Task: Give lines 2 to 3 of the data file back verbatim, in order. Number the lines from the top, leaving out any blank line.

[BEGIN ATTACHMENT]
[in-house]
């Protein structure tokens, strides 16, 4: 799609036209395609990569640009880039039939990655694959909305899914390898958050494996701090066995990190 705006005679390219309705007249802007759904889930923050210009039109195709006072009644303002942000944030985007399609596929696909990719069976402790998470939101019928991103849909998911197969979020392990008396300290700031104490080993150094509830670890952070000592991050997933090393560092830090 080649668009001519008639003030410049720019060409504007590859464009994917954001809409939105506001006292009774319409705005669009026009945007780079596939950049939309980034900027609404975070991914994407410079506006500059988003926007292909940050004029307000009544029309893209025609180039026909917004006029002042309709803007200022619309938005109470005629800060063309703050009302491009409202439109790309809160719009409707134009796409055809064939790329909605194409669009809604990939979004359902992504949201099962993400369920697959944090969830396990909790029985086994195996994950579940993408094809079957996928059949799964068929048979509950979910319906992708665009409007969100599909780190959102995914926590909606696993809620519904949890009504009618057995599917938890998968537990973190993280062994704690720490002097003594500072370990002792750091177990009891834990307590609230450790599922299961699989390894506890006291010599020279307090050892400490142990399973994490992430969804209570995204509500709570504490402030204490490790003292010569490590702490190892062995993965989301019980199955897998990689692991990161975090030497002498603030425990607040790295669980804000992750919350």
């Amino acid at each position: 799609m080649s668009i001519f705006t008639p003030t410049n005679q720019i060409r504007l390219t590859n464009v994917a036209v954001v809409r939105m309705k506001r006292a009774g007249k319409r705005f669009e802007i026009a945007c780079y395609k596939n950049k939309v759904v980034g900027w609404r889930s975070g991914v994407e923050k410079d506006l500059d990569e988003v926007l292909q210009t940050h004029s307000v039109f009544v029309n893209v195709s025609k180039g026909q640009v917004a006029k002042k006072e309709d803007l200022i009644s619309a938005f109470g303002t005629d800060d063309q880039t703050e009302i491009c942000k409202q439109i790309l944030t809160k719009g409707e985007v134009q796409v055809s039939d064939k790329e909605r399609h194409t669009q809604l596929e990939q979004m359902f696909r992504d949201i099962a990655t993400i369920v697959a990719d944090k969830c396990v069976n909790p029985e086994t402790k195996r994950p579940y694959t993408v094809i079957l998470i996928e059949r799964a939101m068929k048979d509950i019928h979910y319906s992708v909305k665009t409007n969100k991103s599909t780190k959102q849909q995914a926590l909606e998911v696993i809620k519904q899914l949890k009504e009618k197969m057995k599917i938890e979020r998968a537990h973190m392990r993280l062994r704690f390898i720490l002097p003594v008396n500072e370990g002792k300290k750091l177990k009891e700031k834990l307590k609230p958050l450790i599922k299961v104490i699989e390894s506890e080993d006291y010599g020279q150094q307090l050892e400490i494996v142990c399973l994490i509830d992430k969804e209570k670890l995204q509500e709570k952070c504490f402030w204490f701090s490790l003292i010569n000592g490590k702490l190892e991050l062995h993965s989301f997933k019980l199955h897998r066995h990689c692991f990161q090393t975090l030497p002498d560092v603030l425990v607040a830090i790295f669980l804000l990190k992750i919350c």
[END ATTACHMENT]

């Protein structure tokens, strides 16, 4: 799609036209395609990569640009880039039939990655694959909305899914390898958050494996701090066995990190 705006005679390219309705007249802007759904889930923050210009039109195709006072009644303002942000944030985007399609596929696909990719069976402790998470939101019928991103849909998911197969979020392990008396300290700031104490080993150094509830670890952070000592991050997933090393560092830090 080649668009001519008639003030410049720019060409504007590859464009994917954001809409939105506001006292009774319409705005669009026009945007780079596939950049939309980034900027609404975070991914994407410079506006500059988003926007292909940050004029307000009544029309893209025609180039026909917004006029002042309709803007200022619309938005109470005629800060063309703050009302491009409202439109790309809160719009409707134009796409055809064939790329909605194409669009809604990939979004359902992504949201099962993400369920697959944090969830396990909790029985086994195996994950579940993408094809079957996928059949799964068929048979509950979910319906992708665009409007969100599909780190959102995914926590909606696993809620519904949890009504009618057995599917938890998968537990973190993280062994704690720490002097003594500072370990002792750091177990009891834990307590609230450790599922299961699989390894506890006291010599020279307090050892400490142990399973994490992430969804209570995204509500709570504490402030204490490790003292010569490590702490190892062995993965989301019980199955897998990689692991990161975090030497002498603030425990607040790295669980804000992750919350």
């Amino acid at each position: 799609m080649s668009i001519f705006t008639p003030t410049n005679q720019i060409r504007l390219t590859n464009v994917a036209v954001v809409r939105m309705k506001r006292a009774g007249k319409r705005f669009e802007i026009a945007c780079y395609k596939n950049k939309v759904v980034g900027w609404r889930s975070g991914v994407e923050k410079d506006l500059d990569e988003v926007l292909q210009t940050h004029s307000v039109f009544v029309n893209v195709s025609k180039g026909q640009v917004a006029k002042k006072e309709d803007l200022i009644s619309a938005f109470g303002t005629d800060d063309q880039t703050e009302i491009c942000k409202q439109i790309l944030t809160k719009g409707e985007v134009q796409v055809s039939d064939k790329e909605r399609h194409t669009q809604l596929e990939q979004m359902f696909r992504d949201i099962a990655t993400i369920v697959a990719d944090k969830c396990v069976n909790p029985e086994t402790k195996r994950p579940y694959t993408v094809i079957l998470i996928e059949r799964a939101m068929k048979d509950i019928h979910y319906s992708v909305k665009t409007n969100k991103s599909t780190k959102q849909q995914a926590l909606e998911v696993i809620k519904q899914l949890k009504e009618k197969m057995k599917i938890e979020r998968a537990h973190m392990r993280l062994r704690f390898i720490l002097p003594v008396n500072e370990g002792k300290k750091l177990k009891e700031k834990l307590k609230p958050l450790i599922k299961v104490i699989e390894s506890e080993d006291y010599g020279q150094q307090l050892e400490i494996v142990c399973l994490i509830d992430k969804e209570k670890l995204q509500e709570k952070c504490f402030w204490f701090s490790l003292i010569n000592g490590k702490l190892e991050l062995h993965s989301f997933k019980l199955h897998r066995h990689c692991f990161q090393t975090l030497p002498d560092v603030l425990v607040a830090i790295f669980l804000l990190k992750i919350c």